The United Nations Security Council voted on Wednesday to impose new economic sanctions
Iran for its nuclear program. The resolution, which the U.S. pushed for,
was approved by a vote of 12 to 2, with Brazil and Turkey voting
against. The vote is seen as a victory for the U.S. and others because
Russia and China, which had earlier threatened to veto
measure, both joined in support. What will the sanctions accomplish? And
what can we learn from today's UNSC vote?
- What They're
Designed to Do The L.A. Times' Borzou Daragahi explains, "Advocates of the latest set of
sanctions say the penalties will pressure Iran by limiting its ability
sell oil, buy gasoline or expand its energy infrastructure. They say the
new sanctions also are aimed at persuading world banks and companies to
avoid business with Iran's Revolutionary Guard, the military branch
that now has the upper hand in Iranian politics, business and foreign
- Too Weak to Change Iran Commentary's Noah Pollak writes, "The new
sanctions have been advertised by the Obama administration as a
demonstration of world unity against the Iranian nuclear program. In
reality, they are so weak and so lacking in international support that
they do nothing more than showcase the fecklessness of Obama's 'smart
diplomacy.'" The Atlantic's Jeffrey Goldberg adds, "I
don't think that the new sanctions ... will do anything to stop Teheran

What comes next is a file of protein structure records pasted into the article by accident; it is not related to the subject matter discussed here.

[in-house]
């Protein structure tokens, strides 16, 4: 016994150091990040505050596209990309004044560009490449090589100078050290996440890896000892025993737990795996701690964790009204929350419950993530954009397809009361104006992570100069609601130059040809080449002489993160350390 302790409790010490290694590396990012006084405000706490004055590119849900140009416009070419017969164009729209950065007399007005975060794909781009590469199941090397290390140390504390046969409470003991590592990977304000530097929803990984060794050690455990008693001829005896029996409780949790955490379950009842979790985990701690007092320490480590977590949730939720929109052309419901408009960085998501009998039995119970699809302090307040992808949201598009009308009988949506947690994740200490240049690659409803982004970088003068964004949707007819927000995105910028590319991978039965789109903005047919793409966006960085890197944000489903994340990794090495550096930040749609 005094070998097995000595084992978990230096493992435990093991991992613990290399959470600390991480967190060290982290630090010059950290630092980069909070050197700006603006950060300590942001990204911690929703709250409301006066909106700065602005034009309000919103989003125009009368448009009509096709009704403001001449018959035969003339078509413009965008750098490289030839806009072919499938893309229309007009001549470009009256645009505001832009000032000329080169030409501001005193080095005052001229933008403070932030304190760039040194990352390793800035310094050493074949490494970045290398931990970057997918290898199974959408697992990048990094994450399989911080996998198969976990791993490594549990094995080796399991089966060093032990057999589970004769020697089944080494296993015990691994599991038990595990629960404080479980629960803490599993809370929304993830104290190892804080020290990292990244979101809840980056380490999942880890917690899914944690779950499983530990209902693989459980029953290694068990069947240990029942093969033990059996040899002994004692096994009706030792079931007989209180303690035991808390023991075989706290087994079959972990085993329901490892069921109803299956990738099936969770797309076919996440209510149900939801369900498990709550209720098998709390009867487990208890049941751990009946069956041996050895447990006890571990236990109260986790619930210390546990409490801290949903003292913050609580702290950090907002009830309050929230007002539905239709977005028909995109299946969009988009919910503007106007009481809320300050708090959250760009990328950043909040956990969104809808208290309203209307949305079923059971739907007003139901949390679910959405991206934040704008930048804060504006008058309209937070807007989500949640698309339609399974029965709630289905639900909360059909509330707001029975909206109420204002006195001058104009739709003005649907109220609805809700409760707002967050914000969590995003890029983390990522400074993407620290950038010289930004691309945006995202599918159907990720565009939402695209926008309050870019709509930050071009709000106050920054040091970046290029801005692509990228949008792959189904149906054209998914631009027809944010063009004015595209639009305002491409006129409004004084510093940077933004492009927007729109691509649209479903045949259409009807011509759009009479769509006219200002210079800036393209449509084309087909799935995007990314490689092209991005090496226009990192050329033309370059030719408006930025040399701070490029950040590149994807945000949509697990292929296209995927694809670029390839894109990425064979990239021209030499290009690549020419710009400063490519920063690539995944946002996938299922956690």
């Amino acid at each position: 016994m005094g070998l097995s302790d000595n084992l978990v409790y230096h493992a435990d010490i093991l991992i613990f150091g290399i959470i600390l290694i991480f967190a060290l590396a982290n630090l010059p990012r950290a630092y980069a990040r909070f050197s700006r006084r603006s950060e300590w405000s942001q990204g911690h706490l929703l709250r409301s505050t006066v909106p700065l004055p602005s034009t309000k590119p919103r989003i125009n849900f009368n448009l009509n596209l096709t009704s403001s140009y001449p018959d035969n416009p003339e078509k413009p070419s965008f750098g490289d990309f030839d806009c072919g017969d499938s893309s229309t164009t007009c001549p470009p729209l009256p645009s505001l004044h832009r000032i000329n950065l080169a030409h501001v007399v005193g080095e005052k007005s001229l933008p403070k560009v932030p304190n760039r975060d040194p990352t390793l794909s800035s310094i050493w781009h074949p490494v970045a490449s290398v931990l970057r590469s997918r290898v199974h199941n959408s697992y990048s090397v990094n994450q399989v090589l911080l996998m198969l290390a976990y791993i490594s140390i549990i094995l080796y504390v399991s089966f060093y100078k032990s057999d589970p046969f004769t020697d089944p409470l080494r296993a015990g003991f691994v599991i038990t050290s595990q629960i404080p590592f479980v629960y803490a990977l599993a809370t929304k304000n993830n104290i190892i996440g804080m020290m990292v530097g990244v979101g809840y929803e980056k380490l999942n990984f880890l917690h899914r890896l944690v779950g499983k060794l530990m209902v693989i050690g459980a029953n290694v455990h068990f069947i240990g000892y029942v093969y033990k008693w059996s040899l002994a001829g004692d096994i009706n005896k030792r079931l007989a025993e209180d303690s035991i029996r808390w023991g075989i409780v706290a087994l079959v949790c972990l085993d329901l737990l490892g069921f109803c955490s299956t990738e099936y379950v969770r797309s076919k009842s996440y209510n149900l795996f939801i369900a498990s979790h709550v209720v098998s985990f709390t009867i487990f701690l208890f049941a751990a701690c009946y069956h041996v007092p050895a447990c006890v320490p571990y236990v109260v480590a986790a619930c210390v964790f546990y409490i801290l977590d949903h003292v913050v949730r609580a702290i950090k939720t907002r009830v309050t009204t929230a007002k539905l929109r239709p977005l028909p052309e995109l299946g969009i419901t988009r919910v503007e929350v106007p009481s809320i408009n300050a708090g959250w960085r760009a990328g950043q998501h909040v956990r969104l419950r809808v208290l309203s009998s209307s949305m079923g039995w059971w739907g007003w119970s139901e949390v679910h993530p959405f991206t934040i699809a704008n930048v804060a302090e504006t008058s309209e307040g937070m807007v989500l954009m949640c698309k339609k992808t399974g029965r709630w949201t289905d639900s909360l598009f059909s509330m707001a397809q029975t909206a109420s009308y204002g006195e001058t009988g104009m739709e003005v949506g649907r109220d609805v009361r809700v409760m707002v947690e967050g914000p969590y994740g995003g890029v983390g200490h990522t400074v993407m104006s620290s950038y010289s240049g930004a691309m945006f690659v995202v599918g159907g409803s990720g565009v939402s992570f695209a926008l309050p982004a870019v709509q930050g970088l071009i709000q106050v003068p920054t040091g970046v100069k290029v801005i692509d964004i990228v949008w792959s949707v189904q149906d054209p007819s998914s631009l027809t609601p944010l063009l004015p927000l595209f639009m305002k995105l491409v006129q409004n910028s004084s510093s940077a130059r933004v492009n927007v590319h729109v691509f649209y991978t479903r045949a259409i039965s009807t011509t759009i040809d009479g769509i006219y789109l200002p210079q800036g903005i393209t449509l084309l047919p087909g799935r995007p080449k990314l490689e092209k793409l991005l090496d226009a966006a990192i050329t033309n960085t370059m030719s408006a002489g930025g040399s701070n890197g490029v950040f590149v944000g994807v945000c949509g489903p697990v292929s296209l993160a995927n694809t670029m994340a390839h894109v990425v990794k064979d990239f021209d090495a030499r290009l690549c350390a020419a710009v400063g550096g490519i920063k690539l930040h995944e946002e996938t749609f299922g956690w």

from continuing its march toward aggressive nuclearization, which has,
of course, potentially tragic consequences.
- Just the
Beginning The Washington Independent's Spencer Ackerman predicts,
"This will not be the last effort at sanctioning Iran. U.S. and
European officials have talked
for months about pivoting off a successful Security Council vote to
cobble together a coalition of major Iranian trading partners to
tighten the economic screws on the Iranian leadership. Those include the
United Arab Emirates, South Korea, Japan, the European Union, China and
Russia. But expect conservative voices to continue a push for a total
oil embargo on Iran, as a
congressional measure to impose additional gas sanctions was
deferred for the vote."
- U.S. Congress Reacts Politico's Laura Rozen reports, "several
members of Congress praised the Obama administration's diplomatic
success in New York, while some vowed to pursue more vigorous U.S.
unilateral sanctions targeting foreign entities involved in Iran's
refined petroleum sector. ... [Rep. Howard Berman (D-Cal.), chairman of
the House Foreign Affairs Committee] and Sen. Chris Dodd (D-Conn.) head
up a conference committee reconciling Iran sanctions legislation that
has already passed both houses of Congress."
Clinton: Toughest Sanctions Ever Foreign Policy's Preeti Aroon reports
Secretary of State Hillary Clinton's reaction. "I think it is fair that
these are the most significant sanctions that Iran has ever faced. And
the amount of unity that has been engendered by the international
community is very significant."
- Secondary Outcome: Turkey's
'Slide Toward Iran' National Review's Michael Rubin writes, "It is
a blessing that Turkey is on the United Nations Security Council. For the first several years of
Erdogan's premiership, Turkish diplomats tried to be all things to all
people, and, as so often happens with American diplomacy, we were
willing to accept insincere Turkish statements in closed doors rather
than listen to what the Turkish leadership was saying publicly. Today,
Turkey decided definitively to side with Iran."
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